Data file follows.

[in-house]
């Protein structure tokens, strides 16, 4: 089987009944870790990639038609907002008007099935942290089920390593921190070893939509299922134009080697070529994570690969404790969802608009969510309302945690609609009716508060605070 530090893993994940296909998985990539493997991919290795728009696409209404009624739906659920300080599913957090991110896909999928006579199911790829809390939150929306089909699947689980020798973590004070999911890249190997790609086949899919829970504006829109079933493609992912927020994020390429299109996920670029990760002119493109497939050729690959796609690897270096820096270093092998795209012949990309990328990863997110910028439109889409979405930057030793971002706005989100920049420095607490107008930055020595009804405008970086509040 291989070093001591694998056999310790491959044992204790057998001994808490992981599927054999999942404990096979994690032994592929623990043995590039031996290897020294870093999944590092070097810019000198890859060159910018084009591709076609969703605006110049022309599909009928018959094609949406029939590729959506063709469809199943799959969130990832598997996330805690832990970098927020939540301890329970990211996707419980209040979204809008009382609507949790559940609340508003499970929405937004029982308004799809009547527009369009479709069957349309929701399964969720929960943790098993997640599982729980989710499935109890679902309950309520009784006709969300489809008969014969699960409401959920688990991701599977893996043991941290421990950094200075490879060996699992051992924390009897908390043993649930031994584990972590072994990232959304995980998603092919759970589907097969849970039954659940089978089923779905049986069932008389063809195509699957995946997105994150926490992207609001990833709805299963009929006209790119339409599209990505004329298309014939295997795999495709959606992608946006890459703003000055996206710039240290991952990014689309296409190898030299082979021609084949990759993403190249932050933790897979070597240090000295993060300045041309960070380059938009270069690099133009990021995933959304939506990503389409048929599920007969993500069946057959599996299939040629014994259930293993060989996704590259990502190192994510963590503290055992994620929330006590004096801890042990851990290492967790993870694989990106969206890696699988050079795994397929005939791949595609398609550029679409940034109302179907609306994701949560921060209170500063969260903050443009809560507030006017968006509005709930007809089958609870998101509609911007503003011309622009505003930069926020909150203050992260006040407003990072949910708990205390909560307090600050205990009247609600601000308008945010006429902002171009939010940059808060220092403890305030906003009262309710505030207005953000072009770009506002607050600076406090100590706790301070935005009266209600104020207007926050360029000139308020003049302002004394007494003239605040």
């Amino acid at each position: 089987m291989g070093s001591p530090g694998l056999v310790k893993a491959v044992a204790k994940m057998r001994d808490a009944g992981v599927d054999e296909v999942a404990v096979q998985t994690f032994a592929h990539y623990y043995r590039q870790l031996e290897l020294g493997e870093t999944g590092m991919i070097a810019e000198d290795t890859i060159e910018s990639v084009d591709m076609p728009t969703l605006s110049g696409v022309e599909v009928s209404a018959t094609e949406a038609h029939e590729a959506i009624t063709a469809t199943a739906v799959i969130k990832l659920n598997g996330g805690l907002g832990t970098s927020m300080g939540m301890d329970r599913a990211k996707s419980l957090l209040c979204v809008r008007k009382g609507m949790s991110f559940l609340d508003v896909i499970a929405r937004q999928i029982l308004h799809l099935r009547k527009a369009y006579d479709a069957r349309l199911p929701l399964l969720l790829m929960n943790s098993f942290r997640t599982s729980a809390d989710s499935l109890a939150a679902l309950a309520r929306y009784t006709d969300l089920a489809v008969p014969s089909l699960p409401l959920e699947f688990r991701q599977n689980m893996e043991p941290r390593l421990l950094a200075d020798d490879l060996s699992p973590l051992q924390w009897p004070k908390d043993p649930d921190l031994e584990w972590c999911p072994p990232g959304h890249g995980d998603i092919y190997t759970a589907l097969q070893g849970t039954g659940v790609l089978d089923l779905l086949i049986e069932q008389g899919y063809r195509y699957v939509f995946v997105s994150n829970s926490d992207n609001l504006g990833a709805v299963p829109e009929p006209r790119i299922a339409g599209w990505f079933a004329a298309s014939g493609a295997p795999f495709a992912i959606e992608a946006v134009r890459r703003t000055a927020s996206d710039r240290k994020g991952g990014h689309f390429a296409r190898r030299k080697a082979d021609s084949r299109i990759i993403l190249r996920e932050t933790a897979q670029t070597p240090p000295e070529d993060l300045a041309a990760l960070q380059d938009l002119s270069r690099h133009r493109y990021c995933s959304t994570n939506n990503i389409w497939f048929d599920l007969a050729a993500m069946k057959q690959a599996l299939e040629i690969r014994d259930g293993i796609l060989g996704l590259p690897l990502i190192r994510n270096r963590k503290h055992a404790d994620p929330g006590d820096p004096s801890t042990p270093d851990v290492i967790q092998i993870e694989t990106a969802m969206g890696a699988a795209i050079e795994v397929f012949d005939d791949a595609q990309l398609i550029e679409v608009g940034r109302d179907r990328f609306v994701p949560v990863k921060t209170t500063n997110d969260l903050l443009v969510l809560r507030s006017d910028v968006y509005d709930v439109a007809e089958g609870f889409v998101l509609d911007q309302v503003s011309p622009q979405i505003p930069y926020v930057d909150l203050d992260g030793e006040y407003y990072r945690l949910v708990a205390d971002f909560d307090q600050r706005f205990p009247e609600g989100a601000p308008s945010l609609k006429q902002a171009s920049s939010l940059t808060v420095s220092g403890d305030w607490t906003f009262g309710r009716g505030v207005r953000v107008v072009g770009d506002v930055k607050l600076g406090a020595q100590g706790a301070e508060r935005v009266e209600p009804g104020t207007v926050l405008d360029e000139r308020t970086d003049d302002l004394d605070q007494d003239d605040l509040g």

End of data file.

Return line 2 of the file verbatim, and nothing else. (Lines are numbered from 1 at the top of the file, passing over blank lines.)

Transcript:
């Protein structure tokens, strides 16, 4: 089987009944870790990639038609907002008007099935942290089920390593921190070893939509299922134009080697070529994570690969404790969802608009969510309302945690609609009716508060605070 530090893993994940296909998985990539493997991919290795728009696409209404009624739906659920300080599913957090991110896909999928006579199911790829809390939150929306089909699947689980020798973590004070999911890249190997790609086949899919829970504006829109079933493609992912927020994020390429299109996920670029990760002119493109497939050729690959796609690897270096820096270093092998795209012949990309990328990863997110910028439109889409979405930057030793971002706005989100920049420095607490107008930055020595009804405008970086509040 291989070093001591694998056999310790491959044992204790057998001994808490992981599927054999999942404990096979994690032994592929623990043995590039031996290897020294870093999944590092070097810019000198890859060159910018084009591709076609969703605006110049022309599909009928018959094609949406029939590729959506063709469809199943799959969130990832598997996330805690832990970098927020939540301890329970990211996707419980209040979204809008009382609507949790559940609340508003499970929405937004029982308004799809009547527009369009479709069957349309929701399964969720929960943790098993997640599982729980989710499935109890679902309950309520009784006709969300489809008969014969699960409401959920688990991701599977893996043991941290421990950094200075490879060996699992051992924390009897908390043993649930031994584990972590072994990232959304995980998603092919759970589907097969849970039954659940089978089923779905049986069932008389063809195509699957995946997105994150926490992207609001990833709805299963009929006209790119339409599209990505004329298309014939295997795999495709959606992608946006890459703003000055996206710039240290991952990014689309296409190898030299082979021609084949990759993403190249932050933790897979070597240090000295993060300045041309960070380059938009270069690099133009990021995933959304939506990503389409048929599920007969993500069946057959599996299939040629014994259930293993060989996704590259990502190192994510963590503290055992994620929330006590004096801890042990851990290492967790993870694989990106969206890696699988050079795994397929005939791949595609398609550029679409940034109302179907609306994701949560921060209170500063969260903050443009809560507030006017968006509005709930007809089958609870998101509609911007503003011309622009505003930069926020909150203050992260006040407003990072949910708990205390909560307090600050205990009247609600601000308008945010006429902002171009939010940059808060220092403890305030906003009262309710505030207005953000072009770009506002607050600076406090100590706790301070935005009266209600104020207007926050360029000139308020003049302002004394007494003239605040």